Barak: Syria shouldn't test Israel

Defense minister's comments come after Assad meets US undersecretary of State.

February 17, 2010 14:31
2 minute read.
William Burns.

William Burns 311. (photo credit: ASSOCIATED PRESS)

Defense Minister Ehud Barak on Wednesday reiterated his view that Jerusalem must enter peace talks with Damascus in the near future, prefacing his message with a warning to Syria not to make a military gamble against Israel.

“I’ve heard some statements about Syria. I do not recommend to any neighboring country, including Syria, to put us to the test. Having said that, I do believe a genuine negotiation with Syria is one of Israel interests. I keep on calling on [Syrian President Bashar] Assad – we all understand what’s on the table and the time is now,” Barak said during the Jerusalem Conference of Presidents of Major American Jewish Organizations.

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“We don’t need to wait another ten or 20 years or for another round or two of war,” Barak said.

The defense minister’s comments were made after Tishrin, a Syrian daily and regime mouthpiece, said Syria was preparing for both the consequences of war as well as of peace. The piece said statements by Israeli officials express the position of the government, making a reference to statements made last week by Foreign Minister Avigdor Lieberman, who warned Assad that in a future war, not only will Syria lose but Assad and his family will lose their seats.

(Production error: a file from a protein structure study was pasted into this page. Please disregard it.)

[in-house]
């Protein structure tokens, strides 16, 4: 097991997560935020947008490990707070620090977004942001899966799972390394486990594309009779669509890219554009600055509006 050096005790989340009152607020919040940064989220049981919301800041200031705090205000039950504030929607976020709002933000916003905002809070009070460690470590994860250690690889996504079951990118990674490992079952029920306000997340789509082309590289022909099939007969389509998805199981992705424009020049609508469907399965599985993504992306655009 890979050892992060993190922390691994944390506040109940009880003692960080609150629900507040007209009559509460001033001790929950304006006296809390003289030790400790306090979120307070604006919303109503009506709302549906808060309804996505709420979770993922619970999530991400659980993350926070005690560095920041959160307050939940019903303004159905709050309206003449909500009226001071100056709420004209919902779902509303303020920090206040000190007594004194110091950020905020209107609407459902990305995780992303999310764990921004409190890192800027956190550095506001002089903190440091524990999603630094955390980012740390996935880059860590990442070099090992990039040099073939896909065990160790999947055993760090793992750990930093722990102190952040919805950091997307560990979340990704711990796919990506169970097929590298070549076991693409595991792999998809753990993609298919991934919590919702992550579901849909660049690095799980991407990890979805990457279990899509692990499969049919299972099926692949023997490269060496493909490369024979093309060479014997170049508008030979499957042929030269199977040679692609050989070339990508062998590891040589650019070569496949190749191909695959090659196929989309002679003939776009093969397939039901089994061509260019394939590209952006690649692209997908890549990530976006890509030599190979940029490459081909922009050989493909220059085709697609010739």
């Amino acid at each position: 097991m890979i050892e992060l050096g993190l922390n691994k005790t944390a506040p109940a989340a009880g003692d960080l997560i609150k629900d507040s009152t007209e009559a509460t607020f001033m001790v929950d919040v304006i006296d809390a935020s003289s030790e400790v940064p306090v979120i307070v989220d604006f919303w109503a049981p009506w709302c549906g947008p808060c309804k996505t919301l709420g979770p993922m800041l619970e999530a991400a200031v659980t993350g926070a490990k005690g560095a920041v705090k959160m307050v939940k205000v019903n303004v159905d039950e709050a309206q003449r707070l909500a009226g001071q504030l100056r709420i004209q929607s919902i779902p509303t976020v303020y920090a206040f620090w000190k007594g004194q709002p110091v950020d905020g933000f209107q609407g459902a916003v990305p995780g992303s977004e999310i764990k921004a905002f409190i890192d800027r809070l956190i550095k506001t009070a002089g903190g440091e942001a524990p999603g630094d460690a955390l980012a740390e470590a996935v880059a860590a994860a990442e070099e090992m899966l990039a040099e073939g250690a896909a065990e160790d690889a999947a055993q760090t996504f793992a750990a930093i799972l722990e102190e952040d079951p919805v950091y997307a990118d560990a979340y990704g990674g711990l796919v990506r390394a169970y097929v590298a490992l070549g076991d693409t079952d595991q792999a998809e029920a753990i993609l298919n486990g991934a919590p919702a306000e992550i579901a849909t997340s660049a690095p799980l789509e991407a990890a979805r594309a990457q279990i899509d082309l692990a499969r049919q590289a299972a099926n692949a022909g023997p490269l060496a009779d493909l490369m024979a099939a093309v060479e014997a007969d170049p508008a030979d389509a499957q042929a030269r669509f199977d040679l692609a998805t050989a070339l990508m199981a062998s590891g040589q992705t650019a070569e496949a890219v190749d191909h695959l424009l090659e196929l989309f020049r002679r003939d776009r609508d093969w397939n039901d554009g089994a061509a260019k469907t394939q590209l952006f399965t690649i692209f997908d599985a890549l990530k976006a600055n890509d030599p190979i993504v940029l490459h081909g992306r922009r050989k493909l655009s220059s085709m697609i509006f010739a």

Barak was speaking just hours after Assad met with Undersecretary of State for Political Affairs William Burns

Burns, the highest-ranking American official to visit Syria in five years held "candid" talks with the Syrian president as Washington was trying to mend ties with a country it sees as key to peace in the region.

Burns released a statement saying his meeting with President Bashar Assad was open and productive. "We talked candidly about the areas in which we disagree, but also identify the areas of common ground on which we can build."

The visit comes a day after President Barack Obama said he would nominate career diplomat Robert Ford to become the United States' first ambassador to Damascus since 2005.

Washington withdrew its last ambassador following the assassination of Lebanese Prime Minister Rafik Hariri, which many blamed on Syria. Syria has denied involvement.

Burns described Washington's decision to nominate Ford as a "clear sign of America's readiness to improve relations and to collaborate in the pursuit of a just, lasting and comprehensive peace between the Arabs and the Israelis."

Turkey mediated several rounds of indirect talks between Syria and Israel in 2008 before they came to a halt following the IDF's Operation Cast Lead in Gaza.

The tense relations between Syria and the US started to improve after Obama took office last year. Obama made changing America's image in the Middle East a priority of his first year.

Washington had criticized Syria and its strong ally Iran for supporting terror groups such as Hamas and Hizbullah.

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